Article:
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I am trying to set part of a Doubly-indexed list aInitialPopulation to cNumHeg. Specifically I am trying to set the 3rd part of the list aInitialPopulatiom[[cNodeNumber]] to cNumHeg.

My (attempted) implementation is shown below, any help as to why it isn't working would be appreciated.

cNumNode = 10;
cNumHeg = 3;
aInitialPopulation = initialPopulation[20, 10];(*A user defined function which creates a 20 by 10 list/array*)
addHeg[aPopulation_, aNode_, aNumHeg_] := (aTemp = aPopulation[[aNode]]; aTemp[[3]] = aNumHeg; aPopulation[[aNode]] = aTemp);
addHeg[aInitialPopulation, cNumNode, cNumHeg]

When I do this I get an error of the form:

Set::setps: in the part assignment is not a symbol. 

It seems to be that I am trying to access part of a symbol rather than an array. I am not sure why this is - the code to modify the array works when it is not contained within a function definition. Any help much appreciated. Many thanks in advance.

Best,

Ben

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  • $\begingroup$ initialPopulation[20, 10];(*A 20 by 10 list/array*) this does not create a 20 by 10 matrix. You need to use Table command to do that. $\endgroup$ – Nasser Nov 6 '14 at 2:40
  • $\begingroup$ Hi, I am sorry I should have been more clear here. This calls a function which creates a specified 20 by 10 list/array here. Best, Ben $\endgroup$ – ben18785 Nov 6 '14 at 6:38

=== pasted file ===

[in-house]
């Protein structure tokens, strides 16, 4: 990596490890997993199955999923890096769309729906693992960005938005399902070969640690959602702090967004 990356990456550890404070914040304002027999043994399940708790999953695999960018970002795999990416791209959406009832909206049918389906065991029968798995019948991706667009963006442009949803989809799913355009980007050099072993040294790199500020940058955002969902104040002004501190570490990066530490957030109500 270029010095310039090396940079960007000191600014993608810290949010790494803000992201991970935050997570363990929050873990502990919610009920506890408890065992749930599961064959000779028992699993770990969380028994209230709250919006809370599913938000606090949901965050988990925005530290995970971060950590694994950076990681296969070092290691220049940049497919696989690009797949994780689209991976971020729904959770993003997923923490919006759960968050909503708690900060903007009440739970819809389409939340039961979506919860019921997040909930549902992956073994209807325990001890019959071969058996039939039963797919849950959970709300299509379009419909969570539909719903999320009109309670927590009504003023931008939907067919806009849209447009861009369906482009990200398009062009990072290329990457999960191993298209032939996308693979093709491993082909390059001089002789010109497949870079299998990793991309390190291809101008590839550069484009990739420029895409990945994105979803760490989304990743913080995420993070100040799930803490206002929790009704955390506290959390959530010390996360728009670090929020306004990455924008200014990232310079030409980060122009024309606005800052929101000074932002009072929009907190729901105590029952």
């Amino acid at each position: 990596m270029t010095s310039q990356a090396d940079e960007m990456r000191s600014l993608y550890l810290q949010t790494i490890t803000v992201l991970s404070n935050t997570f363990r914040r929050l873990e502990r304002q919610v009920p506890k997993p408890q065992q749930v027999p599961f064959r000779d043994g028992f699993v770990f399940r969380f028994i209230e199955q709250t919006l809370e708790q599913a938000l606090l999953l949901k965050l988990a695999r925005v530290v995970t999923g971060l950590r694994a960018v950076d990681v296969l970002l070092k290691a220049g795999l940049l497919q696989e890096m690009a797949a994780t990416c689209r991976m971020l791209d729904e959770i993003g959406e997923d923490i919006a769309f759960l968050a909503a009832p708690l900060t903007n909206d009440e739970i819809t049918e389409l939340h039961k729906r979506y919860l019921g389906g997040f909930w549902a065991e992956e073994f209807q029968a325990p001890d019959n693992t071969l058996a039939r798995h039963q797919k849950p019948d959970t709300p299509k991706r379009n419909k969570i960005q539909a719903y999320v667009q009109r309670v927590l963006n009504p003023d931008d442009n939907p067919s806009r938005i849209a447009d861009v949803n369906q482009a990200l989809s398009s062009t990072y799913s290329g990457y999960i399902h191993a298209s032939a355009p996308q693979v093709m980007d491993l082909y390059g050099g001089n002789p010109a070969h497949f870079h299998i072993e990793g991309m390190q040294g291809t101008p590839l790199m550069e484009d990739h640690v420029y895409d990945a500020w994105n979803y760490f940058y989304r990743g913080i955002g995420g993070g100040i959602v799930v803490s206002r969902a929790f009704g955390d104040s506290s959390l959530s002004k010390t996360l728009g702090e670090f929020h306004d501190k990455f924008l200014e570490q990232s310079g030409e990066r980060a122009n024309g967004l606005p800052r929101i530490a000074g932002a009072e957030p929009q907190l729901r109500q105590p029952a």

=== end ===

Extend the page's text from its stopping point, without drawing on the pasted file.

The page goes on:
• $\begingroup$ The problem is that aTemp[[3]] is a number. And you trying to assign value to a number. $\endgroup$ – user18792 Nov 6 '14 at 6:51
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    $\begingroup$ Answered in the "pitfalls" omnibus. Specifically see: (18393) Also related: (17767) $\endgroup$ – Mr.Wizard Nov 6 '14 at 10:14
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I have found the answer to my question. It is because I was trying to modify the value of x, rather than the name itself. A way round this is to make a copy of the variable, and operate on this. This below works:

addHeg[aPopulationImmutable_, aNode_, aNumHeg_] := Module[{aPopulation = aPopulationImmutable}, 
aPopulation[[aNode]][[3]] += aNumHeg; aPopulation]

Module here allows the variable aPopulation to be treated as local, and hence can be operated on.

Best,

Ben

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  • $\begingroup$ +1 for posting an answer after finding your solution. $\endgroup$ – Mr.Wizard Nov 6 '14 at 10:14

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